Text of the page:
To Fund or Not to Fund: That is the Question in Tennessee

The University of Tennessee’s flagship campus in Knoxville has, like nearly all large schools these days, an Office for Diversity and Inclusion (ODI). And like nearly all such offices, it has pushed an agenda that goes well beyond just making sure that “diverse” students aren’t harassed or in any way made to feel unwelcome.

Last year, two incidents in particular raised the ire of Tennessee residents and legislators.

The first occurred in September, when the ODI’s Pride Center published a document urging students and faculty members to abandon conventional English in favor of using “gender neutral” pronouns such as “ze” rather than “he” and “she” and “hir” and “zir” instead of “her” and “him.”  Why? Because doing so would be more welcoming to “people who do not identify within the gender binary.”

Many UT alums quickly voiced their disapproval, including Professor Paul Bonicelli of Regent University.

Bonicelli, writing on The Federalist, noted that colleges increasingly push notions like this rather than concentrating on education that actually adds value to society. Referring to the kind of university administrators who fill offices like ODI, Bonicelli says that stories like this “allow us to speculate that these bureaucrats might not have enough to do, or more likely they are eager to get on with the real agenda: to fundamentally transform society via the institutions of higher education.”

Echoing Orwell’s understanding of the importance of controlling the language, Bonicelli continued, “An ideal way to do that is to change the very words and meanings of the English language so as to obliterate tradition and cultural artifacts that offend them.”

Under public pressure, university officials quickly took the gender-neutral document down from the site, but did so defensively. Vice Chancellor Rickey Hall responded, “I don’t understand what the big deal is. We’re trying to make people feel included.” 

The next incident came in December when the ODI posted a memo entitled “Best Practices for Inclusive Holiday Celebrations in the Workplace.” It admonished the UT community to “Ensure your holiday party is not a Christmas party in disguise.”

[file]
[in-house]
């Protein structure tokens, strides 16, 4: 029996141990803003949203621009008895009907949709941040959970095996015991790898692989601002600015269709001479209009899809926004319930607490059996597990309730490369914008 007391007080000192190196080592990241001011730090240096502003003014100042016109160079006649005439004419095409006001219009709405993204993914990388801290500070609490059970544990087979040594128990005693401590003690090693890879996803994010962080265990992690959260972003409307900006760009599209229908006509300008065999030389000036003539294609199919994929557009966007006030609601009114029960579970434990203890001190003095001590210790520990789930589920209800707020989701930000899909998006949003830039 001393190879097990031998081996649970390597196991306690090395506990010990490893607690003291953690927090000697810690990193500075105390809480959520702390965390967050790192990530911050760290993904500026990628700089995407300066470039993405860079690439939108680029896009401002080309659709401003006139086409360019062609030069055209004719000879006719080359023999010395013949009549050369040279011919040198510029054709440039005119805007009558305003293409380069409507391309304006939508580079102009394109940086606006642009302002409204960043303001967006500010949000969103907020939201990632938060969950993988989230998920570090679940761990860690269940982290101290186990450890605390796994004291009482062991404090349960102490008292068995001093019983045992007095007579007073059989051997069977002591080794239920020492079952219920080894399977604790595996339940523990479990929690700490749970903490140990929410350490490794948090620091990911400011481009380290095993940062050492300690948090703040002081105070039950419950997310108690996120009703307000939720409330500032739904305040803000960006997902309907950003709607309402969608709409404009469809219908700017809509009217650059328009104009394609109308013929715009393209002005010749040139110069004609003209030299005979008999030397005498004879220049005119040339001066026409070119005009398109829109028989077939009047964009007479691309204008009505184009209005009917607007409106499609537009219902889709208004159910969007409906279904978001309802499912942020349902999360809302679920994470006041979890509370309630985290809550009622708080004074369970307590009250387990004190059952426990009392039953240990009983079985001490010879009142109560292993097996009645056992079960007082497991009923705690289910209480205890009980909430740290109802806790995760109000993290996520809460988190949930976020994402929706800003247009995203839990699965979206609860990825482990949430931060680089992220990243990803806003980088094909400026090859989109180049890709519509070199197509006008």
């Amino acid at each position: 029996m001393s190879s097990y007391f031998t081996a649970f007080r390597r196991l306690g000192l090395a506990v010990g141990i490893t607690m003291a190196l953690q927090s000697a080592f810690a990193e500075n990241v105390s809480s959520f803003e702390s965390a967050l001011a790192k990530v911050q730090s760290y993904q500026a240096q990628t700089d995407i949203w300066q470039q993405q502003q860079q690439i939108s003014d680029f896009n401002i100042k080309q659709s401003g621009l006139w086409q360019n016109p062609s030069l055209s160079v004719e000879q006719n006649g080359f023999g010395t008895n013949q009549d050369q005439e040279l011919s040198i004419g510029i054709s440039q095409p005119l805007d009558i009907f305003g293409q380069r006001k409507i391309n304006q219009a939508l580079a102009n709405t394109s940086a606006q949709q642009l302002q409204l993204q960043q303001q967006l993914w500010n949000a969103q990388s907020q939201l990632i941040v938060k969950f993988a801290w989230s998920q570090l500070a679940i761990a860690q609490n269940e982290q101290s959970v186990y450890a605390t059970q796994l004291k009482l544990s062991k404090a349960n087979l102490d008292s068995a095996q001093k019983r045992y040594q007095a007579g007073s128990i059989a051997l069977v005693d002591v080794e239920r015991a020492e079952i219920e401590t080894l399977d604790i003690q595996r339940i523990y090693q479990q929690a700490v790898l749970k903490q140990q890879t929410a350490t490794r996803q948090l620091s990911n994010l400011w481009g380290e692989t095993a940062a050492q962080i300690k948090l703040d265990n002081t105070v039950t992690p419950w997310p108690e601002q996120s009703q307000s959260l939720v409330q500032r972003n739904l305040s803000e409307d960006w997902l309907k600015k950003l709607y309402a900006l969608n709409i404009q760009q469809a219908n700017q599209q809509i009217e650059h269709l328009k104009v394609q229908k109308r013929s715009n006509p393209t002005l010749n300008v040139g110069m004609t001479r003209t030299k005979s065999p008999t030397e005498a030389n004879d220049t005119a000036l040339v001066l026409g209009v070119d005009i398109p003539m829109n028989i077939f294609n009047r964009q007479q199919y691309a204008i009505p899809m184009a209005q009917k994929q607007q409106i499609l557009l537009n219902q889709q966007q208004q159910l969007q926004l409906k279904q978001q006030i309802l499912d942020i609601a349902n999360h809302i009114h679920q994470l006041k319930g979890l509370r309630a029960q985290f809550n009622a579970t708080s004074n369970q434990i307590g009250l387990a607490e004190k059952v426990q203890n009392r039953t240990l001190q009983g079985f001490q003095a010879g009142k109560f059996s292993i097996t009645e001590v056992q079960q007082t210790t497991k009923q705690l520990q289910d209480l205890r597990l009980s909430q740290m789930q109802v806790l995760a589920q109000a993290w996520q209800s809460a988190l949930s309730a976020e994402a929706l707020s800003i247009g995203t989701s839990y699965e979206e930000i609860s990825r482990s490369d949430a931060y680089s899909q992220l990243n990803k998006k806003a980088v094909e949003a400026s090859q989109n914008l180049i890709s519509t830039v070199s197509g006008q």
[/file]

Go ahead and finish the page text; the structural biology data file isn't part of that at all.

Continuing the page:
Again, many Tennesseans objected, among them state senator Delores Gresham. She was quoted in this Christian Science Monitor article, “By placing a virtual religious test regarding holiday events at this campus, every student who is a Christian is penalized.” 

Again, the UT administration quietly backed down, removing the message that parties with any religious connection were an exclusionary taboo. Administration spokeswoman Margie Nichols was quoted that “It just got in the way of things. We had to move forward.”

If UT’s top officials thought they had extinguished the opposition to the ODI, they were proven badly wrong when the state legislature met in January and the Senate Education Committee voted to remove all funding for it. The committee’s amendment would transfer $5 million from diversity funding into other UT programs in its Agricultural Extension Service.

That action was supported by Tennessee Lieutenant-governor Ron Ramsey, who is quoted in this Knoxville News story, “I just don’t understand the usefulness of this office. What do they do every day other than liberal feel-good programs without actually accomplishing anything?”

Local columnist and radio host George Korda wanted to find out if the ODI actually accomplishes anything and so invited Vice Chancellor Hall to appear on his “State Your Case” program. But as Korda observed in his February 29 piece, “I’m writing yet another column about the University of Tennessee’s Office of Diversity and Inclusion because the university won’t respond to questions or requests about its Office of Diversity and Inclusion.”